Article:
In these subjects, sometimes the work that pupils produce is not as high quality as it could be.

Leaders have recently implemented a new and ambitious reading curriculum. This helps pupils to develop their reading fluency, expand their vocabulary and improve their comprehension.

Leaders have provided staff with the training that they require to deliver this curriculum confidently. Leaders have also implemented systems to identify and support any pupils who may need help to catch up with their peers.

Leaders ensure that pupils with SEND are appropriately supported to learn the curriculum along with their peers.

Staff ensure that pupils with SEND are helped to achieve the best academic outcomes possible. Where leaders have identified that support for a small number of pupils with SEND could be enhanced, they are already working closely with parents, staff and external agencies to provide additional support.

Pupils consistently maintain the highest standards of behaviour.

As a result, pupils' learning proceeds without interruption. For example, pupils in Year 1 concentrated carefully during story time. Leaders analyse behaviour patterns and put in place effective strategies for any pupils who need help to manage their emotions.

Pupils have high levels of mutual respect for one another. They are calm and respectful throughout the school.

Leaders organise a wide range of extra-curricular activities for pupils as part of a well-designed personal development programme.

This programme includes occasions for pupils to debate current affairs and to think about how their actions impact the wider world. For example, pupils in Year 10 spoke about sensitive issues with maturity.

Careers education is planned into the personal development curriculum from Year 7 onwards.

Sixth-form students were enthusiastic about the many career-themed opportunities they receive. These include presentations on apprenticeships, jobs fairs and from visiting professionals.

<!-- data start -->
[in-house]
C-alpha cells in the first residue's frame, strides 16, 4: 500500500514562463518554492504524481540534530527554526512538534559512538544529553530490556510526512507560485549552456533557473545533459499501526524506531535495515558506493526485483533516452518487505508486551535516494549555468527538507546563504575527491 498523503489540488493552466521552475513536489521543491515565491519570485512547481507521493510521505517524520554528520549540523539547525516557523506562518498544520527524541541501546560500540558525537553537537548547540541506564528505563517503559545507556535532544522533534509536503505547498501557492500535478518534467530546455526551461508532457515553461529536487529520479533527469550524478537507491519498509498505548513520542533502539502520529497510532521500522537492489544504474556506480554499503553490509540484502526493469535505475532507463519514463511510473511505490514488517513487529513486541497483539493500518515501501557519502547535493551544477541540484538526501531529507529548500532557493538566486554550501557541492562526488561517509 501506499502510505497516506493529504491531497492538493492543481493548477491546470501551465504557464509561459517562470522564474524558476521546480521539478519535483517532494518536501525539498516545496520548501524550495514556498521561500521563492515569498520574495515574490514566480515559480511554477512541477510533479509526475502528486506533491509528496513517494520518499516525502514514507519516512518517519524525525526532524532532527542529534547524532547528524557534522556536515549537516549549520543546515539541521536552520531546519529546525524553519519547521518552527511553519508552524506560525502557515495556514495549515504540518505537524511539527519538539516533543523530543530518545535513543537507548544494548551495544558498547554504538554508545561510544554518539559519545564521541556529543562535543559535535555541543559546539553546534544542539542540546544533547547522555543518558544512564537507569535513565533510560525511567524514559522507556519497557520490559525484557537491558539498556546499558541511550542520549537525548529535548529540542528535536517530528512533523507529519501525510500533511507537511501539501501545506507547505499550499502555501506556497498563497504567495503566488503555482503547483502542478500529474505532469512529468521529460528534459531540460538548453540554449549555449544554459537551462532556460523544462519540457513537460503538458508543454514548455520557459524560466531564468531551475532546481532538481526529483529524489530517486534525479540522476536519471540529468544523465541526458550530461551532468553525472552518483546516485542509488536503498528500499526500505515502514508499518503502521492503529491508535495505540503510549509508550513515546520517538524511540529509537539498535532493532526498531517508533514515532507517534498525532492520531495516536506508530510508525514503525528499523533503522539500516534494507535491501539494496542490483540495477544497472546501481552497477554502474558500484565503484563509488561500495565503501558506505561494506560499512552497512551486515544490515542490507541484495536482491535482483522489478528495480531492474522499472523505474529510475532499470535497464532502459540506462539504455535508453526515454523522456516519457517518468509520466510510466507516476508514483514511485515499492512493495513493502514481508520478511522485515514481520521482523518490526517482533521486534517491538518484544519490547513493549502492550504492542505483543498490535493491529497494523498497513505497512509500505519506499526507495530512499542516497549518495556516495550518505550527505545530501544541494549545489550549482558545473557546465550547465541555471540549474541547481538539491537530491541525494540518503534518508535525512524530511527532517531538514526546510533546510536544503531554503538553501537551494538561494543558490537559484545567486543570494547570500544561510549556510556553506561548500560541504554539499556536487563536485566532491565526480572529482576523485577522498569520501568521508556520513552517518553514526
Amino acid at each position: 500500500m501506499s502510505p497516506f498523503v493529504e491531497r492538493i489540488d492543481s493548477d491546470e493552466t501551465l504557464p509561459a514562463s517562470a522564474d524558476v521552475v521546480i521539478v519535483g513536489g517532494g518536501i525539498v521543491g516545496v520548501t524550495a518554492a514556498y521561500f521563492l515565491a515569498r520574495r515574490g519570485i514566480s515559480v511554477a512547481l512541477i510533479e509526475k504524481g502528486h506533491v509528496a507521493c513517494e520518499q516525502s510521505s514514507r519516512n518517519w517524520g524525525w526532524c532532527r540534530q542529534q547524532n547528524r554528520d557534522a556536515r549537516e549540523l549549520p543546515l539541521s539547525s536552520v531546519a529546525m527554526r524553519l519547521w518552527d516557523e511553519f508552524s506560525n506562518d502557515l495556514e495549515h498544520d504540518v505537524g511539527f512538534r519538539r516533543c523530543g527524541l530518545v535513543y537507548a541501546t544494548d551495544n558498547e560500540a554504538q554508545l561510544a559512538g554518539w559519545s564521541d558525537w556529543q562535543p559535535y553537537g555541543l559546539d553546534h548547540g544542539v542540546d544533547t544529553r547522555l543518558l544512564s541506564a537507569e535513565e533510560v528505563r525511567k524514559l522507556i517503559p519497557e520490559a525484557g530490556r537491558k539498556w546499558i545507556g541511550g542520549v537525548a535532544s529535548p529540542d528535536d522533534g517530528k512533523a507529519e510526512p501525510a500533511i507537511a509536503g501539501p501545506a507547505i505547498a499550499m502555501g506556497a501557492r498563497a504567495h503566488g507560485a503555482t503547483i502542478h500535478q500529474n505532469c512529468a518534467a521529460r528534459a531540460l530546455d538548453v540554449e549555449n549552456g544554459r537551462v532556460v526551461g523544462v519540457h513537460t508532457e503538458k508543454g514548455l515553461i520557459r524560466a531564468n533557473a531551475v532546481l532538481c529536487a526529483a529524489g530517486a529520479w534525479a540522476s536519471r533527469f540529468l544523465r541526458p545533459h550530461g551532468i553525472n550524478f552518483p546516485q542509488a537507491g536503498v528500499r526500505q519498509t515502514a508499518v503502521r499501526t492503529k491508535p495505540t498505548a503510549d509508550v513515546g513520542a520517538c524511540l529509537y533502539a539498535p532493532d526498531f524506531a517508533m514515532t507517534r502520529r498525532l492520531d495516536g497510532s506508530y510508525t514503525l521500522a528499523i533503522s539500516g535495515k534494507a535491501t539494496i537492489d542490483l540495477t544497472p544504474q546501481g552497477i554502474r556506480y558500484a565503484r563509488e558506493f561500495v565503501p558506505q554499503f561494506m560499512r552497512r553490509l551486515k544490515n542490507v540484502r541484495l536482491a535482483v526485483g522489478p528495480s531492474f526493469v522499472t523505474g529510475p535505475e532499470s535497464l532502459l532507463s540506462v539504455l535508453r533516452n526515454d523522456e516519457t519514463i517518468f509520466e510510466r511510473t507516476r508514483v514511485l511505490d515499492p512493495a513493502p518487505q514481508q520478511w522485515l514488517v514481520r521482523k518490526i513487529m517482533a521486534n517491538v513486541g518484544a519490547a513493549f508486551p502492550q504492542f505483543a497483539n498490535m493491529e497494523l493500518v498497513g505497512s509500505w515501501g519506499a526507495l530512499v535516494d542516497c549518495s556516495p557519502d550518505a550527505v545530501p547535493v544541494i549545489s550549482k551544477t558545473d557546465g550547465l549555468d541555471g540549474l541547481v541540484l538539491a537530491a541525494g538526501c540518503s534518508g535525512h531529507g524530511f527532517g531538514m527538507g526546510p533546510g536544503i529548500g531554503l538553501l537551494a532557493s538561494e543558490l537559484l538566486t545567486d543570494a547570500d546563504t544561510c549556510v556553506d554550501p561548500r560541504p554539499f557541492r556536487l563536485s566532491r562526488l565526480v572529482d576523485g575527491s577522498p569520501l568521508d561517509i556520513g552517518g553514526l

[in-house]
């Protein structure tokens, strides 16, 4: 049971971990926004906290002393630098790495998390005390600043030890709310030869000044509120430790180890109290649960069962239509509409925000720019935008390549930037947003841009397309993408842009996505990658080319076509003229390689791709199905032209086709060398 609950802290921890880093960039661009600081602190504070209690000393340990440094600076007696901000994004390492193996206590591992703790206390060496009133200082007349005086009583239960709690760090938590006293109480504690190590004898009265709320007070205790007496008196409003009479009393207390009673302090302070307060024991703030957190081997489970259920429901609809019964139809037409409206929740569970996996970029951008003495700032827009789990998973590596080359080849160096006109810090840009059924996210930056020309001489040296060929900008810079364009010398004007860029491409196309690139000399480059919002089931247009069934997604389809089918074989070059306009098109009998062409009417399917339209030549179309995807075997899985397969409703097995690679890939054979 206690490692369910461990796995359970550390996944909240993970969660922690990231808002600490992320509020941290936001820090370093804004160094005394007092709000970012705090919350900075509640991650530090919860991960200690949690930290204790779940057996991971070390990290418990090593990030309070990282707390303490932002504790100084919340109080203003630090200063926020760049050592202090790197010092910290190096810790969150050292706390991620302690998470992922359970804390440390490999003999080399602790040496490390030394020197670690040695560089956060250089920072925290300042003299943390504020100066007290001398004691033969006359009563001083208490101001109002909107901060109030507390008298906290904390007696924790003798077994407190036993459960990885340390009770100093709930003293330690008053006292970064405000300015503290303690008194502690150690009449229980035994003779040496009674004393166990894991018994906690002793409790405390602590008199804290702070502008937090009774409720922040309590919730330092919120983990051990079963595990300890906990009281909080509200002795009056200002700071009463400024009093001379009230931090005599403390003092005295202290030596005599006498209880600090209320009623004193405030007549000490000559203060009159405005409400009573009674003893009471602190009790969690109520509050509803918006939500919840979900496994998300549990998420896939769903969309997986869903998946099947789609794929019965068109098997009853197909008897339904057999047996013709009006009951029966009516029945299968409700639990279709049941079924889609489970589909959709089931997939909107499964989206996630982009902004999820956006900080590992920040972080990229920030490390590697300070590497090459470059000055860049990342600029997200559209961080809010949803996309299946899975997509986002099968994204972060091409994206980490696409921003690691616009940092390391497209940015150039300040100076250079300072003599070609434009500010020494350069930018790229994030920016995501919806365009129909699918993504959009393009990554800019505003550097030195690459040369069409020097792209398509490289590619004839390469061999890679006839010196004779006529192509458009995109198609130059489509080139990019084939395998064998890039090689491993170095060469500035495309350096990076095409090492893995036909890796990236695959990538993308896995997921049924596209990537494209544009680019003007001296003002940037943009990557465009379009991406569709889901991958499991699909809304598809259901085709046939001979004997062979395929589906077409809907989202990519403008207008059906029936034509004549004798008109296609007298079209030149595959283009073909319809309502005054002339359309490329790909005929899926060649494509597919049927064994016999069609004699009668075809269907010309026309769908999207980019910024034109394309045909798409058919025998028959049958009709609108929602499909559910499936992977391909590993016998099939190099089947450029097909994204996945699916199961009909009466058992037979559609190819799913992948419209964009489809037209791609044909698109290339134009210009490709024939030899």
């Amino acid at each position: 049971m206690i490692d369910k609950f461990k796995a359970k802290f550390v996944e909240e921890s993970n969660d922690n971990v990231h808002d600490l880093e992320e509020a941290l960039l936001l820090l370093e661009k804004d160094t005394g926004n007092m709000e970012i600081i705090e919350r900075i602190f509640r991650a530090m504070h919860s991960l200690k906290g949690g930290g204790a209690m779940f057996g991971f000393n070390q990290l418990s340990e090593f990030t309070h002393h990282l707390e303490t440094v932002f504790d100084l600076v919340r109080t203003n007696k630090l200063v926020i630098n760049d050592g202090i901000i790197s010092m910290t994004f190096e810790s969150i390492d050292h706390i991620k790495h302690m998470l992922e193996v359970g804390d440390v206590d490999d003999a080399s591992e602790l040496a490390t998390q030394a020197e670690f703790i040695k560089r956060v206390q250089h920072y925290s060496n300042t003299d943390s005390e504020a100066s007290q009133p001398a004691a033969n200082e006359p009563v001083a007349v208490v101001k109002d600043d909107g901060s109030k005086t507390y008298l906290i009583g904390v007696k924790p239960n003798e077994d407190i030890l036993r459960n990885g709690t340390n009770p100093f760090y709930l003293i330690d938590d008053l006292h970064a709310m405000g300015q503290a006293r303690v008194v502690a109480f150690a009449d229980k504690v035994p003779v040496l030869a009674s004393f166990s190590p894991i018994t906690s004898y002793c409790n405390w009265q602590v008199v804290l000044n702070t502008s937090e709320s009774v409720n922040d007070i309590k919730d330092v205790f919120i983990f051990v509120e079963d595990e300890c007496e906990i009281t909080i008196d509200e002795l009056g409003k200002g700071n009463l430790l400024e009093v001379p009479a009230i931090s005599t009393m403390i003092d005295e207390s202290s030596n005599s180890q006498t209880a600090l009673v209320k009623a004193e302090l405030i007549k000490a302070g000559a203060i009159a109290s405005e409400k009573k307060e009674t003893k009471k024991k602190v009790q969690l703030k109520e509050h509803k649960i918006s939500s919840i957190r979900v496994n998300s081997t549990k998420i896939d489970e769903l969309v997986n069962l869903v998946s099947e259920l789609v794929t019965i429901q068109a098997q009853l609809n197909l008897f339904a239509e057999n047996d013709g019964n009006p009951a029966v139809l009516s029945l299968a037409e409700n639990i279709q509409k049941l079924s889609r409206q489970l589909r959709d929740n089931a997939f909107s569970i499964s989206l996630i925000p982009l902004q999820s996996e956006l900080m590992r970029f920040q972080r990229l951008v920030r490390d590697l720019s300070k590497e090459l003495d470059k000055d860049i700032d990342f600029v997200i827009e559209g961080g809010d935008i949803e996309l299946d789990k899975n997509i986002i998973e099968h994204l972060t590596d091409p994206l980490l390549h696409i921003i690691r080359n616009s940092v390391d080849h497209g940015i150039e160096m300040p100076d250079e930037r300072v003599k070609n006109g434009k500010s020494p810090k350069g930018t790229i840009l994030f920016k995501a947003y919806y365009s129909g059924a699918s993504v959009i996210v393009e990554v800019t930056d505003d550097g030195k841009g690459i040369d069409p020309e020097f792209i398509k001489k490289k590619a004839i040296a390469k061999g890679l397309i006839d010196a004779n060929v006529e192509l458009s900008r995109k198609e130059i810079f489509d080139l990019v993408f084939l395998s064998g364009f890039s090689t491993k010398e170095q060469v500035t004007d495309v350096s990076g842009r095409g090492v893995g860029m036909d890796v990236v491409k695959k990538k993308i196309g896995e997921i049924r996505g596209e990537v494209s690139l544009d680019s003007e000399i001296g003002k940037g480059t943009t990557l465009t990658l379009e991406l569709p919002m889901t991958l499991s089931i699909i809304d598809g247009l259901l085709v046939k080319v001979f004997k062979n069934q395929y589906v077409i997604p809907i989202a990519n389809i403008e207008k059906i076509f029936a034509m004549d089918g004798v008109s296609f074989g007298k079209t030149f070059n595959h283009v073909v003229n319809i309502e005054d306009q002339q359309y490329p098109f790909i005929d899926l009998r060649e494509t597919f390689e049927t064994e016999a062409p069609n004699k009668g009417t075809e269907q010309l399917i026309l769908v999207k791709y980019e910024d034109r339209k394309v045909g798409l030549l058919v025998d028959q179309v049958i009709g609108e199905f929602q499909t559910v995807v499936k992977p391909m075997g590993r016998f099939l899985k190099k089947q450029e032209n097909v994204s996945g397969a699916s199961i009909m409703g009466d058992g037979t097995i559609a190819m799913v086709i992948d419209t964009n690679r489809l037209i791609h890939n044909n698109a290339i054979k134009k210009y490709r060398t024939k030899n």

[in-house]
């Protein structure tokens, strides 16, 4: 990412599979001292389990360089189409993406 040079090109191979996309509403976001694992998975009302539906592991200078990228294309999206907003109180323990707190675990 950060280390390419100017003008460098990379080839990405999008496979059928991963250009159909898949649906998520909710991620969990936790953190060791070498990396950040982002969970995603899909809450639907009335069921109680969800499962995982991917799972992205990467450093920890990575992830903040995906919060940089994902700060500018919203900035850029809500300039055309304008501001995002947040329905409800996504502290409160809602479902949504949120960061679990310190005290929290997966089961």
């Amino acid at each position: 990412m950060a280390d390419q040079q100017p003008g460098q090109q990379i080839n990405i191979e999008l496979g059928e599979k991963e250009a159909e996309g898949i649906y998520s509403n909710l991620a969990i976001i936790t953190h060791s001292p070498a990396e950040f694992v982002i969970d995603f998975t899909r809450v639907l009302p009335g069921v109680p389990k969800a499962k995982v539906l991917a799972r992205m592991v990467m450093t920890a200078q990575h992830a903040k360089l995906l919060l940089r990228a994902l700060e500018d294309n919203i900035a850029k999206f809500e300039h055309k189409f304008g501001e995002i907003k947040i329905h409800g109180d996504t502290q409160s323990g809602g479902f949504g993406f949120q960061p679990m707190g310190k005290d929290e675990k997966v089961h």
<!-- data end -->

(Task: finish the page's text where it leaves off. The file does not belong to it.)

Leaders have high expectations of staff at this school.

Staff said that senior leaders are mindful of staff's workload and well-being. Those responsible for governance know and carry out their statutory duties appropriately.


The arrangements for safeguarding are effective.

Leaders have ensured that a well-trained team shares responsibility for leading safeguarding throughout the school. All staff know how to report any concerns that pupils may be at risk of harm. Leaders provide a range of appropriate help for pupils who may need it.

For example, leaders have organised for a school councillor to be on-site four days per week to support pupils with any mental health concerns. Leaders also work with external agencies as appropriate to provide any help that pupils may need. Pupils are also encouraged to keep themselves safe and preserve their well-being.

What does the school need to do to improve?

(Information for the school and appropriate authority)

• In a few subjects, teaching does not accurately reflect leaders' ambitious intentions. In these subjects, sometimes teaching does not consistently revisit prior learning. This means that sometimes pupils do not know and remember all that they should.

In other cases, teaching does not consistently identify and address pupils' misconceptions. As a result, pupils do not understand some of what they have been taught and they cannot connect new learning to prior learning. Leaders should ensure that teaching systematically revisits prior learning and identifies and addresses pupils' misconceptions so that pupils know, remember and can do more across all subjects.